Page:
A recent Adenovirus outbreak has killed 7 children in New Jersey and has sickened an additional 11 according to the state’s health department. While fatalities as a result of adenovirus are very rare, health officials say that this particular strain of the virus seems to be impacting those with severely compromised immune systems, making it much more difficult to treat.
Rather than one type of illness, adenovirus is a combination of common viruses that can affect your airway, lungs, eyes, intestines, urinary tract, and even nervous system. These viruses include everything from the common cold to pneumonia, bronchitis, coup, pink eye, ear infections, UTIs (bladder infections), stomach or intestinal infections, meningitis, and encephalitis. As a result of these types of viruses and infections, you can experience everything from a high fever to a sore throat, coughing, runny or congested nose, abdominal pain, nausea, vomiting, diarrhea, stiff neck, and headaches. These symptoms can range from mild to severe. As mentioned, adenovirus can also be worse in those who happen to have weakened immune systems as well as pre-existing respiratory or cardiac disease, and it commonly affects more children than adults. In fact, one child will have had at least some form of an adenovirus by the time they reach the age of 10.
Just like the common cold or flu, adenovirus can be very contagious. It can be spread as a result of someone who is infected sneezing or coughing, or a child can catch the virus simply by using a toy that has been held by another child with the virus, and then by touching their eyes, nose or mouth. Because children are much more likely to put their hands on their face or in their mouths, they are much more likely to catch this type of illness. While adenovirus is rare in adults, one can get infected simply by changing a diaper, or they can also develop adenovirus from eating food that has been prepared by someone who did not properly wash their hands. While unlikely, it is also possible to catch adenovirus as a result of swimming in pools that have not been properly maintained. To avoid developing adenovirus, prevention is key. That means practicing good hygiene, staying away from anyone you know who’s sick, and keeping surfaces like counters, desks, and sinks as clean and germ-free as possible.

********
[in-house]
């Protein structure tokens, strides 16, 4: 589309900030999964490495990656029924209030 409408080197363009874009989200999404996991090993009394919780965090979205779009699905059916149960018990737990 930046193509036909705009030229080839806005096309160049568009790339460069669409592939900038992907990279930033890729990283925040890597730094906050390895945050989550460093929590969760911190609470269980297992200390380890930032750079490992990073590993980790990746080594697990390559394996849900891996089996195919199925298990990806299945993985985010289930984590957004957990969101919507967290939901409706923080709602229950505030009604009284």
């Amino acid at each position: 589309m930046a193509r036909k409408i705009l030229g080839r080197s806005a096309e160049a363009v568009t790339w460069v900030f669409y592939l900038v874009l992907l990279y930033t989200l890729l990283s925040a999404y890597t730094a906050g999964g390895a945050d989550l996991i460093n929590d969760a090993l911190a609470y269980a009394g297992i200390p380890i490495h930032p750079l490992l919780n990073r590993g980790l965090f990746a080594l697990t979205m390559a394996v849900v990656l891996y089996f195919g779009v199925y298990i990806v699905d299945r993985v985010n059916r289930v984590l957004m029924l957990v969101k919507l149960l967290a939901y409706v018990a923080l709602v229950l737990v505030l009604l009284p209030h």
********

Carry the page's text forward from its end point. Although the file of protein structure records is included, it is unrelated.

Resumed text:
If you or your child are exhibiting any of the aforementioned symptoms, the first thing you need to do is go to see your family physician. If you do not have a family physician, then you should go to the nearest walk-in clinic. From there, a physician may perform a physical exam as well as run certain tests to determine whether the illness is simply viral or bacterial in nature. These include blood tests, urine tests, stool tests, a throat or nose swab, and even x-rays. If the illness is a result of bacteria, then antibiotics will be required. If the infected individual has a weak immune system, they may need to be monitored in hospital. However, in most cases adenovirus is viral and will not get better with antibiotics. In order to get better, you should make sure that your child is kept hydrated with water, while medications like acetaminophen and ibuprofen can help bring down a fever. Things like saline spray and cool-mist humidifiers can also help to relieve congestion and allow your child to breathe more easily. If symptoms worsen, or if your child starts to develop swelling around their eyes or has trouble breathing, then they should be seen at their nearest emergency room.